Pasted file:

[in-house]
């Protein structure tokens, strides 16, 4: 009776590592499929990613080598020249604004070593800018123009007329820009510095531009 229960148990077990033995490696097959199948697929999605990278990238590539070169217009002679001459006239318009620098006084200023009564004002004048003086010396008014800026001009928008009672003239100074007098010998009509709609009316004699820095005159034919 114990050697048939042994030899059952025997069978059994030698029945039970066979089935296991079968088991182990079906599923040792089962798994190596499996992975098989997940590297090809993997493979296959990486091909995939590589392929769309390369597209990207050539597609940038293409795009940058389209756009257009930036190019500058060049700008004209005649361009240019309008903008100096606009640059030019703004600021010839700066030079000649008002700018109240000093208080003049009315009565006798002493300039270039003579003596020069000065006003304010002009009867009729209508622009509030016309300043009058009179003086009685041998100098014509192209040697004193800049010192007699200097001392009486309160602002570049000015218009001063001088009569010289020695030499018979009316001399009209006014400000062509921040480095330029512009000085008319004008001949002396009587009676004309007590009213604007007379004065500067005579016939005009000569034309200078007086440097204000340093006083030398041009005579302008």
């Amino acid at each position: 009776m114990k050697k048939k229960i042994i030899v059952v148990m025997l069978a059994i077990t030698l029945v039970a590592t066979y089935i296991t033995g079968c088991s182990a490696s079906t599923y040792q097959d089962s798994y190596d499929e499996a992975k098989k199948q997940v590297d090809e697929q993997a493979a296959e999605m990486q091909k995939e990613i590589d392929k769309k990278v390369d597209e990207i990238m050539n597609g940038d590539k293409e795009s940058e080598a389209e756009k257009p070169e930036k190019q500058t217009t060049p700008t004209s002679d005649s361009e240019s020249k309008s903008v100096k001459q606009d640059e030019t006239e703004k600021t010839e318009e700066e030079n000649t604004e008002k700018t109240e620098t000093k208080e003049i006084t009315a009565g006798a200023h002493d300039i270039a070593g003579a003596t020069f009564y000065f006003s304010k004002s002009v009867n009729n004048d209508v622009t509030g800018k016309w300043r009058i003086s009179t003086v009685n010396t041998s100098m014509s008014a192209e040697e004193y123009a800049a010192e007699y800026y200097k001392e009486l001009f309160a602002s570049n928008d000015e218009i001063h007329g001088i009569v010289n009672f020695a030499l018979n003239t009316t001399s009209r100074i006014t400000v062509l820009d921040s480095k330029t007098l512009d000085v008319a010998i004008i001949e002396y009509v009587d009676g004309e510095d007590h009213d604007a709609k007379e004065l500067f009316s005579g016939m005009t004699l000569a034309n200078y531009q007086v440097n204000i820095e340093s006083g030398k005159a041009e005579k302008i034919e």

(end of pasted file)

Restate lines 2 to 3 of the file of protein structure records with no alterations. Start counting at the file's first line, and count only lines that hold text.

């Protein structure tokens, strides 16, 4: 009776590592499929990613080598020249604004070593800018123009007329820009510095531009 229960148990077990033995490696097959199948697929999605990278990238590539070169217009002679001459006239318009620098006084200023009564004002004048003086010396008014800026001009928008009672003239100074007098010998009509709609009316004699820095005159034919 114990050697048939042994030899059952025997069978059994030698029945039970066979089935296991079968088991182990079906599923040792089962798994190596499996992975098989997940590297090809993997493979296959990486091909995939590589392929769309390369597209990207050539597609940038293409795009940058389209756009257009930036190019500058060049700008004209005649361009240019309008903008100096606009640059030019703004600021010839700066030079000649008002700018109240000093208080003049009315009565006798002493300039270039003579003596020069000065006003304010002009009867009729209508622009509030016309300043009058009179003086009685041998100098014509192209040697004193800049010192007699200097001392009486309160602002570049000015218009001063001088009569010289020695030499018979009316001399009209006014400000062509921040480095330029512009000085008319004008001949002396009587009676004309007590009213604007007379004065500067005579016939005009000569034309200078007086440097204000340093006083030398041009005579302008």
């Amino acid at each position: 009776m114990k050697k048939k229960i042994i030899v059952v148990m025997l069978a059994i077990t030698l029945v039970a590592t066979y089935i296991t033995g079968c088991s182990a490696s079906t599923y040792q097959d089962s798994y190596d499929e499996a992975k098989k199948q997940v590297d090809e697929q993997a493979a296959e999605m990486q091909k995939e990613i590589d392929k769309k990278v390369d597209e990207i990238m050539n597609g940038d590539k293409e795009s940058e080598a389209e756009k257009p070169e930036k190019q500058t217009t060049p700008t004209s002679d005649s361009e240019s020249k309008s903008v100096k001459q606009d640059e030019t006239e703004k600021t010839e318009e700066e030079n000649t604004e008002k700018t109240e620098t000093k208080e003049i006084t009315a009565g006798a200023h002493d300039i270039a070593g003579a003596t020069f009564y000065f006003s304010k004002s002009v009867n009729n004048d209508v622009t509030g800018k016309w300043r009058i003086s009179t003086v009685n010396t041998s100098m014509s008014a192209e040697e004193y123009a800049a010192e007699y800026y200097k001392e009486l001009f309160a602002s570049n928008d000015e218009i001063h007329g001088i009569v010289n009672f020695a030499l018979n003239t009316t001399s009209r100074i006014t400000v062509l820009d921040s480095k330029t007098l512009d000085v008319a010998i004008i001949e002396y009509v009587d009676g004309e510095d007590h009213d604007a709609k007379e004065l500067f009316s005579g016939m005009t004699l000569a034309n200078y531009q007086v440097n204000i820095e340093s006083g030398k005159a041009e005579k302008i034919e």